Amphibious Assault Ship USS Essex Carries Load Of Gorgeous World War II Warbirds To Hawaii

The antique aircraft hitched a ride on the USS Essex to Hawaii where they will help mark the 75th anniversary of the end of World War II.

Warbirds arrive in Pearl Harbor
Defense Logistics Agency

The U.S. Navy's Wasp class amphibious assault ship USS Essex recently served as an aviation transport of sorts, bringing a load of World War II-era warbirds to Hawaii. The aircraft, which include examples of the iconic P-51 Mustang fighter and B-25 Mitchell bomber, among others, are set to take part in events commemorating the 75th anniversary of the end of World War II on Friday.

Essex arrived at Hawaii's Pearl Harbor, site of the infamous Japanese attack on Dec. 7, 1941, which finally brought American fully into the War, with her unusual cargo on Aug. 10, 2020. The United States and the rest of the Allies declared final victory over Japan on Aug. 14, 1945, though Japanese officials would not formally surrender until Sept. 2. This followed Nazi Germany's unconditional surrender on May 8.

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The Essex arrives in Hawaii.

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Workers offload a B-25J Mitchell bomber in Hawaii.

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One of two Texan trainer aircraft that was also on board after being unloaded in Hawaii.

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Both Texans together on the dock at Pearl Harbor.

In addition to the P-51 and the B-25, the full contingent of private-owned warbirds also included two Catalina flying boats, an F8F Bearcat fighter, an FM-2 Wildcat fighter, two Texan trainers, and a Boeing-Stearman PT-17 biplane. Personnel at Naval Air Station North Island in San Diego, California had loaded the aircraft onto Essex for the journey to Hawaii at the end of July.

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Personnel in San Diego load the FM-2 Wildcat onto Essex.

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Dockworkers in San Diego rig up the P-51 Mustang in preparation to load it onto the Essex.

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One of two Catalina flying boats in the water next to Essex before being hoisted aboard.

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The F8F Bearcat on the dock in San Diego on its way to the Essex.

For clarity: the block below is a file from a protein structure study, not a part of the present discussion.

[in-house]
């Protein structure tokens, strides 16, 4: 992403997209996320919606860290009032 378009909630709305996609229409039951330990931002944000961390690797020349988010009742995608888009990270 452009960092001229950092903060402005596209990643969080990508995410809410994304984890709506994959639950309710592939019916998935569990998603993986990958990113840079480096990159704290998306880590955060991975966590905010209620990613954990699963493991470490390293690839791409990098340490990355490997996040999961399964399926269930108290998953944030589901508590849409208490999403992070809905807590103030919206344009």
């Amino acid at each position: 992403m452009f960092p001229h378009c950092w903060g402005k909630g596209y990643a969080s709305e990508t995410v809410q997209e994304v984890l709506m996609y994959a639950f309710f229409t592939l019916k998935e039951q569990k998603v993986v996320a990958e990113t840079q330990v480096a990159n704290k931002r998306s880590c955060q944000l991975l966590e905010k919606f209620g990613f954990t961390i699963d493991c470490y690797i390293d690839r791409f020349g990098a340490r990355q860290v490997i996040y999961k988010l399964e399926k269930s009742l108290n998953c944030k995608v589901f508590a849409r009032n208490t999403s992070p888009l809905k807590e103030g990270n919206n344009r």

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Personnel inspect the Boeing-Steerman PT-17 biplane in San Diego.

In some ways, Essex was reprising the role that some smaller Navy aircraft carriers fulfilled during World War II, helping to deliver combat aircraft from the United States to faraway destinations, including in the Pacific theater. Much more recently, in the late 2000s, the Wasp class Amphibious assault ship USS Bonhomme Richard – which recently suffered a devastating fire – transported "red air" aggressor jets to Hawaii for exercises.

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An L-29 Deflin aggressor jet is seen on the deck of the USS Bonhomme Richard in the late 2000s.

It's hardly the first time a Navy ship has hosted warbirds, either. In April 1992, two B-25s notably took off from the Forrestal class aircraft carrier USS Ranger to commemorate the 50th anniversary of the famous Doolittle Raid on Japan in 1942. That operation involved the Yorktown class aircraft carrier USS Hornet launching 16 of the bombers, which then went on to bomb Tokyo and other nearby areas in a direct reprisal for the Pearl Harbor attack.

The Nimitz class aircraft carrier USS Carl Vinson brought another contingent of warbirds to Hawaii for the 50th anniversary of the end of World War II in 1995, as well.

In this particular instance, Essex also carried a new C-12U Huron utility aircraft, which is a militarized Beechcraft King Air, bound for the Hawaii Army National Guard.

These aircraft were in addition to the Marine Corps MV-22 Osprey tilt-rotors and MH-60 Sea Hawk helicopters embarked on the Essex as part of its normal aviation contingent. The ship, which also has other Marine elements on board, was already headed to Hawaii to take part in the upcoming multi-national Rim of the Pacific (RIMPAC) exercise, which is set to begin next week.

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MV-22 Ospreys and MH-60 Sea Hawks are seen here on the Essex's forward deck. The C-12U Huron for the Hawaii Army National Guard is also visible at the stern.

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All told, this has to be one of the most unusual and unique mixtures of aircraft to ever grace Essex's flight deck since the Navy commissioned the ship in 1992.

Contact the author: joe@thedrive.com